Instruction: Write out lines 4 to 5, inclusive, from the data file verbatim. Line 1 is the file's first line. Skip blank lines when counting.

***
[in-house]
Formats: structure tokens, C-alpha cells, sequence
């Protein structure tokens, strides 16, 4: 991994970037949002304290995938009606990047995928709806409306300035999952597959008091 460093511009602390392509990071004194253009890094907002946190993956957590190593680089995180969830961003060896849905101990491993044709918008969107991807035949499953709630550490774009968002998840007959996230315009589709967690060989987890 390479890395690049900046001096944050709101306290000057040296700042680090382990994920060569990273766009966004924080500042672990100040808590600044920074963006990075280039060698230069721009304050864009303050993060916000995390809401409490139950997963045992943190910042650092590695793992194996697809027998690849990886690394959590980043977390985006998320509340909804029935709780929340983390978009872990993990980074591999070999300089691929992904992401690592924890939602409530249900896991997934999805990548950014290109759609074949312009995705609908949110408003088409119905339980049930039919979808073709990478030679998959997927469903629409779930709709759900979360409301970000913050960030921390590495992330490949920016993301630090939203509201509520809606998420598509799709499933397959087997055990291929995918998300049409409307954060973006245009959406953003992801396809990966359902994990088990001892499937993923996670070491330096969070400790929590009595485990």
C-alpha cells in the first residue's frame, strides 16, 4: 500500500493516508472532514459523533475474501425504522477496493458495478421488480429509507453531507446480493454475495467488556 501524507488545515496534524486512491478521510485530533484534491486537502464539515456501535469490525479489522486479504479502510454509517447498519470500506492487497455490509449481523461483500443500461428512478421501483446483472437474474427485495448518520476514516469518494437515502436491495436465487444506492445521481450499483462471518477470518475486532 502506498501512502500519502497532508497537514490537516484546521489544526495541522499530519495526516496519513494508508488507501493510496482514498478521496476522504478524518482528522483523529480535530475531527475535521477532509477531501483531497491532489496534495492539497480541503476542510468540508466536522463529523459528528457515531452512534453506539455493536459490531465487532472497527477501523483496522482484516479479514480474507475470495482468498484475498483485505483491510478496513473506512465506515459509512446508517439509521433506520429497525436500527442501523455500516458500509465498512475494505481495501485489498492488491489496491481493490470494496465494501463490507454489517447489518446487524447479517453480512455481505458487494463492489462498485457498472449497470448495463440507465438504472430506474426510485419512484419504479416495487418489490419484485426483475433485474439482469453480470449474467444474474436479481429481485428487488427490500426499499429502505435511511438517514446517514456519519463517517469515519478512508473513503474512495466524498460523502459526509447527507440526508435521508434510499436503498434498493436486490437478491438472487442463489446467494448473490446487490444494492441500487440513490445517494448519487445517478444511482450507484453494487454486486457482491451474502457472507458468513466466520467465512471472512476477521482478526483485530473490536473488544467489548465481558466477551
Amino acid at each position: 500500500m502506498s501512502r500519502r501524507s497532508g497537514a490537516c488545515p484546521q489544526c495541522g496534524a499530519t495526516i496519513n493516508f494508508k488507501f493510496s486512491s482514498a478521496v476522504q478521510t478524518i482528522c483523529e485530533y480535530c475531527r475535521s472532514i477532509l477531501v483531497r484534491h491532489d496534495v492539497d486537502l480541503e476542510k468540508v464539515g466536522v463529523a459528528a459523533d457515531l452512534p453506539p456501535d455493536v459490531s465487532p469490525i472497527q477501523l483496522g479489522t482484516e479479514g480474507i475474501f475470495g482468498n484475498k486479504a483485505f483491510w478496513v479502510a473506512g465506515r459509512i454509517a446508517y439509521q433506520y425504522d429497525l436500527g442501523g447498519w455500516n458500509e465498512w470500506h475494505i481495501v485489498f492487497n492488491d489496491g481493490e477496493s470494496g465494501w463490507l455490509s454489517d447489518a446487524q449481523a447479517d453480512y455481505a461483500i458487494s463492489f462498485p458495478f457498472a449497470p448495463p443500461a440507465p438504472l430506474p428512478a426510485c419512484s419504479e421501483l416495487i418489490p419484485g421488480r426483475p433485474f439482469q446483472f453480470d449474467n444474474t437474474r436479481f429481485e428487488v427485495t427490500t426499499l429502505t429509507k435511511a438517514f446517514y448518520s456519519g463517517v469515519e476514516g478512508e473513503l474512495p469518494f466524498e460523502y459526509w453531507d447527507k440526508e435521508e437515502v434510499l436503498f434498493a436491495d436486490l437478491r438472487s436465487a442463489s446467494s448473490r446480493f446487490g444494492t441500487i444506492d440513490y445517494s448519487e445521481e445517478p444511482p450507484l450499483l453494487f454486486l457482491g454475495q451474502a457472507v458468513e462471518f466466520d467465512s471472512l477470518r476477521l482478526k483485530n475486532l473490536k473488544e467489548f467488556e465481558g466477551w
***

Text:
C-alpha cells in the first residue's frame, strides 16, 4: 500500500493516508472532514459523533475474501425504522477496493458495478421488480429509507453531507446480493454475495467488556 501524507488545515496534524486512491478521510485530533484534491486537502464539515456501535469490525479489522486479504479502510454509517447498519470500506492487497455490509449481523461483500443500461428512478421501483446483472437474474427485495448518520476514516469518494437515502436491495436465487444506492445521481450499483462471518477470518475486532 502506498501512502500519502497532508497537514490537516484546521489544526495541522499530519495526516496519513494508508488507501493510496482514498478521496476522504478524518482528522483523529480535530475531527475535521477532509477531501483531497491532489496534495492539497480541503476542510468540508466536522463529523459528528457515531452512534453506539455493536459490531465487532472497527477501523483496522482484516479479514480474507475470495482468498484475498483485505483491510478496513473506512465506515459509512446508517439509521433506520429497525436500527442501523455500516458500509465498512475494505481495501485489498492488491489496491481493490470494496465494501463490507454489517447489518446487524447479517453480512455481505458487494463492489462498485457498472449497470448495463440507465438504472430506474426510485419512484419504479416495487418489490419484485426483475433485474439482469453480470449474467444474474436479481429481485428487488427490500426499499429502505435511511438517514446517514456519519463517517469515519478512508473513503474512495466524498460523502459526509447527507440526508435521508434510499436503498434498493436486490437478491438472487442463489446467494448473490446487490444494492441500487440513490445517494448519487445517478444511482450507484453494487454486486457482491451474502457472507458468513466466520467465512471472512476477521482478526483485530473490536473488544467489548465481558466477551
Amino acid at each position: 500500500m502506498s501512502r500519502r501524507s497532508g497537514a490537516c488545515p484546521q489544526c495541522g496534524a499530519t495526516i496519513n493516508f494508508k488507501f493510496s486512491s482514498a478521496v476522504q478521510t478524518i482528522c483523529e485530533y480535530c475531527r475535521s472532514i477532509l477531501v483531497r484534491h491532489d496534495v492539497d486537502l480541503e476542510k468540508v464539515g466536522v463529523a459528528a459523533d457515531l452512534p453506539p456501535d455493536v459490531s465487532p469490525i472497527q477501523l483496522g479489522t482484516e479479514g480474507i475474501f475470495g482468498n484475498k486479504a483485505f483491510w478496513v479502510a473506512g465506515r459509512i454509517a446508517y439509521q433506520y425504522d429497525l436500527g442501523g447498519w455500516n458500509e465498512w470500506h475494505i481495501v485489498f492487497n492488491d489496491g481493490e477496493s470494496g465494501w463490507l455490509s454489517d447489518a446487524q449481523a447479517d453480512y455481505a461483500i458487494s463492489f462498485p458495478f457498472a449497470p448495463p443500461a440507465p438504472l430506474p428512478a426510485c419512484s419504479e421501483l416495487i418489490p419484485g421488480r426483475p433485474f439482469q446483472f453480470d449474467n444474474t437474474r436479481f429481485e428487488v427485495t427490500t426499499l429502505t429509507k435511511a438517514f446517514y448518520s456519519g463517517v469515519e476514516g478512508e473513503l474512495p469518494f466524498e460523502y459526509w453531507d447527507k440526508e435521508e437515502v434510499l436503498f434498493a436491495d436486490l437478491r438472487s436465487a442463489s446467494s448473490r446480493f446487490g444494492t441500487i444506492d440513490y445517494s448519487e445521481e445517478p444511482p450507484l450499483l453494487f454486486l457482491g454475495q451474502a457472507v458468513e462471518f466466520d467465512s471472512l477470518r476477521l482478526k483485530n475486532l473490536k473488544e467489548f467488556e465481558g466477551w